This year's Ig Nobel awards have once again highlighted questions we've all pondered, and the often obscure things that some people tackle as their life's work. The Ig Nobel motto is "designed to make you laugh, then think", and really I believe, more research needs to apply this motto. Once you get past the initial randomness or hilarity of a question, you realise there's actually a lot more depth there, and that seemingly silly or odd questions can produce surprising data. Big ideas do drive the overall scene, but the devil is in the detail, and so science moves slowly. Big ideas are great, but they aren't the reality of research. People need to know this, and appreciate it and sometimes the small and odd can have big answers or unexpected applications, and what better way to highlight this than an award that makes people laugh? The Ig Nobel prizes are therefore, important to public awareness of science, promotion of discovery and encouraging curiosity

While the Nobel prizes represent the big movers and shakers, these are effectively the 1% of the research world. The other 99% are collecting those tiny bits of knowledge that make the collective body of science, and thing is, they are equally vital, and they go hand in hand with the big discoveries. While it's important to have grand moves, without filling in the details, without the little bits of knowledge we never get a collective body of knowledge, we never confirm, and those leaps and bounds have no springboard. Those details, those random finds, they also deserve recognition.  The Ig Nobels represent the truth of science in all its obscurity, hilarity, frustration and brilliance.  

This is an award I think all of us scientists should aspire to. The Ig Nobels represent all that is great about research - odd questions, delving into the unknown, and having fun along the way. It's an award that inspires creativity and a being a little off beat, thus bringing a little fun to rigours of research. It is another way we can show the public the realities of science, and that it's not big leaps and bounds, but small and slow. But despite how it sounds, there's a lot of joy and beauty in that too.  And we have to face it, most of us scientists will never come close to taking a place on the Nobel stage. While it's nice to dream, we have to exist in reality. The random questions we ask ourselves are much more likely to result in an Ig Nobel than our chances of all making huge discoveries that change the scope of a scientific discipline. So for scientists, the Ig Nobel is important, it represents why we do science, and sometimes we need to be reminded that there is fun in discovery. Even better,  because it is so random really anybody can win, as the only requirements are that the research makes you laugh and it makes you think. Definitely easier than wrangling a Nobel committee member to nominate you!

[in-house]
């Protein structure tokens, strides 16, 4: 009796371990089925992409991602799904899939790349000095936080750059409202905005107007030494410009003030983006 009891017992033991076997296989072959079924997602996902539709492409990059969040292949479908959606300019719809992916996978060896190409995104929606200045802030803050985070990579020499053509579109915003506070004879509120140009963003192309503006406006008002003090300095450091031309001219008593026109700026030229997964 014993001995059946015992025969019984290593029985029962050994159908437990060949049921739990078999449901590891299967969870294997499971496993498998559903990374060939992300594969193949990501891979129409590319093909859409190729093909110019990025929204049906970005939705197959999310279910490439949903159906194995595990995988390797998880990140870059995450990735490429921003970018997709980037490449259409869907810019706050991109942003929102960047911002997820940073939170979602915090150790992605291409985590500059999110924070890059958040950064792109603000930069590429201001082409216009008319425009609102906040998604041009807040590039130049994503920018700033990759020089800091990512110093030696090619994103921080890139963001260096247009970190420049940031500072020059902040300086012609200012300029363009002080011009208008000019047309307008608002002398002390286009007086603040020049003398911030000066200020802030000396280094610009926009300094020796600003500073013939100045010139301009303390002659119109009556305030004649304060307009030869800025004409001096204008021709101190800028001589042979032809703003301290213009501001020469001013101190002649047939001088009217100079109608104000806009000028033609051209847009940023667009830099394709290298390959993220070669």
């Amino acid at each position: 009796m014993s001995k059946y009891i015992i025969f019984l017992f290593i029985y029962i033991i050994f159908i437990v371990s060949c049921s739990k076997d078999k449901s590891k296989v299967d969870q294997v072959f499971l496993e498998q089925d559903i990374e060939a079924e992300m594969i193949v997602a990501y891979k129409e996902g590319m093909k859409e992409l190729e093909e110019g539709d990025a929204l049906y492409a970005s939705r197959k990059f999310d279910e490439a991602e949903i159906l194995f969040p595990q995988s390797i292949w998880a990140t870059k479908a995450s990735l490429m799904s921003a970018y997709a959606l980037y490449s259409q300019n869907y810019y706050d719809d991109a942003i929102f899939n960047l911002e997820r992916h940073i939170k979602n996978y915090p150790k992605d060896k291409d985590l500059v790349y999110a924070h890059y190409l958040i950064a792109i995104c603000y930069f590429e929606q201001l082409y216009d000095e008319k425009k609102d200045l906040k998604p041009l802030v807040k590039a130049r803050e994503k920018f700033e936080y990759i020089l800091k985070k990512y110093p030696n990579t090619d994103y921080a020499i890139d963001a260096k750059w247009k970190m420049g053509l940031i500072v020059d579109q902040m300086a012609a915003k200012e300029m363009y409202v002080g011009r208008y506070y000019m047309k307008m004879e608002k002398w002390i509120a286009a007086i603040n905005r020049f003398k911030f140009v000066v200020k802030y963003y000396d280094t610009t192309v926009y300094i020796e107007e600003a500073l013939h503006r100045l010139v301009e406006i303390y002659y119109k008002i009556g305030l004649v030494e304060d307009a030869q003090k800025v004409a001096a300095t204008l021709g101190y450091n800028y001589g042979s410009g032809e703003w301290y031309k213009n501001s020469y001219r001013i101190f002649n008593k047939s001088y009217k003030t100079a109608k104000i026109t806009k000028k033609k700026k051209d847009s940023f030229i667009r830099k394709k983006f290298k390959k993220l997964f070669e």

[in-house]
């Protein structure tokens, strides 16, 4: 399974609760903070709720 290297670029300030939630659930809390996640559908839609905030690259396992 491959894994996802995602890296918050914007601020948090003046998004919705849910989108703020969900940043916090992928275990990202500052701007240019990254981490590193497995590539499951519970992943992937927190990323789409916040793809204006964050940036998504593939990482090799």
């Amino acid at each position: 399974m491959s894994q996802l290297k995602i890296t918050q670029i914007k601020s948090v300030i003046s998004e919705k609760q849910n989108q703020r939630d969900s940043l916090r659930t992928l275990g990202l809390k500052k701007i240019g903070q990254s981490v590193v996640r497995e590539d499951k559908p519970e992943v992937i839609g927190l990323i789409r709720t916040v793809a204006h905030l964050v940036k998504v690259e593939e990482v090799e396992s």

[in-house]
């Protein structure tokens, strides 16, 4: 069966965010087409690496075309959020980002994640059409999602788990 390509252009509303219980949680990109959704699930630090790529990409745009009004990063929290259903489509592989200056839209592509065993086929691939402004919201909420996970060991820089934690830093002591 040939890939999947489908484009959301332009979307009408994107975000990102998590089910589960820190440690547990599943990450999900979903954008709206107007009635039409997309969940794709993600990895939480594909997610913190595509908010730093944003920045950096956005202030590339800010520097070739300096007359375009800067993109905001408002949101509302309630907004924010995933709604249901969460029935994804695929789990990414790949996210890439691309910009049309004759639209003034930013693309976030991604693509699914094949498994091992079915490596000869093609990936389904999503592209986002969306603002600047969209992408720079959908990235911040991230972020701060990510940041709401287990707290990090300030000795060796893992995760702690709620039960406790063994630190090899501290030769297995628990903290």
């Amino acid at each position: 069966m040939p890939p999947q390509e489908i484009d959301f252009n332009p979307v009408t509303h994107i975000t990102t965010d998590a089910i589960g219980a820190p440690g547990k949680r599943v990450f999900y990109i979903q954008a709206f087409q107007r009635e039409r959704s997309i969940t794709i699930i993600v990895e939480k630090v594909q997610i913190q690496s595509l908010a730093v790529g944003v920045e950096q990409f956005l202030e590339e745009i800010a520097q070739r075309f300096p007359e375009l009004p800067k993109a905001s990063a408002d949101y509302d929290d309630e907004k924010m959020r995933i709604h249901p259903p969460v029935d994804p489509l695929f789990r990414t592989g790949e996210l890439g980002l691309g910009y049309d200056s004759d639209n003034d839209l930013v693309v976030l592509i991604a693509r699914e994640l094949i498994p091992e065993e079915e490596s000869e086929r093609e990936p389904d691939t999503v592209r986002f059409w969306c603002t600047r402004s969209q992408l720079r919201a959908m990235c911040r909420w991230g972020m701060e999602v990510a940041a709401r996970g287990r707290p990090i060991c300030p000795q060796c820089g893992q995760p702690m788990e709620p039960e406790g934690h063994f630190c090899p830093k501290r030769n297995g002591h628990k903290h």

And just in case you are not convinced about how great the Ig Nobel prize is, I'll let the research speak for itself, with one of my favourite winners.  The Ig Nobel prize for Biology in 2011 was awarded to group who discovered jewel beetles (found in Western Australia) have a major case . It turns out the male beetles have a problem with how they perceive reality, and were mistaking the bumps on the bottom of beer bottles for female beetles, and were copulating with the bottle. But it didn't end there, the males actually had a preference for the bumps, and would refuse move even when attacked. This literally was a real world case of beer goggles. The researchers published and shortly after the bumps on beer bottles disappeared, though it's not confirmed whether the bottle manufacturers were concerned their design might lead to declining populations of the beetle, or it was just a coincidence. Sometimes what appears obscure, in fact, can have real world implications. Without those researchers who decided to examine just  what the jewel beetle was up to, who knows? We may have lost another species to extinction for a very obscure reason. You can read all about this awesome piece of work here, and here, and here.  

So I offer congratulations to both the winners of the 2016 Nobel Prizes and the 2016 Ig Nobel prizes. You're both, although in very different ways, equally valuable to the scientific community. 

For more on both awards: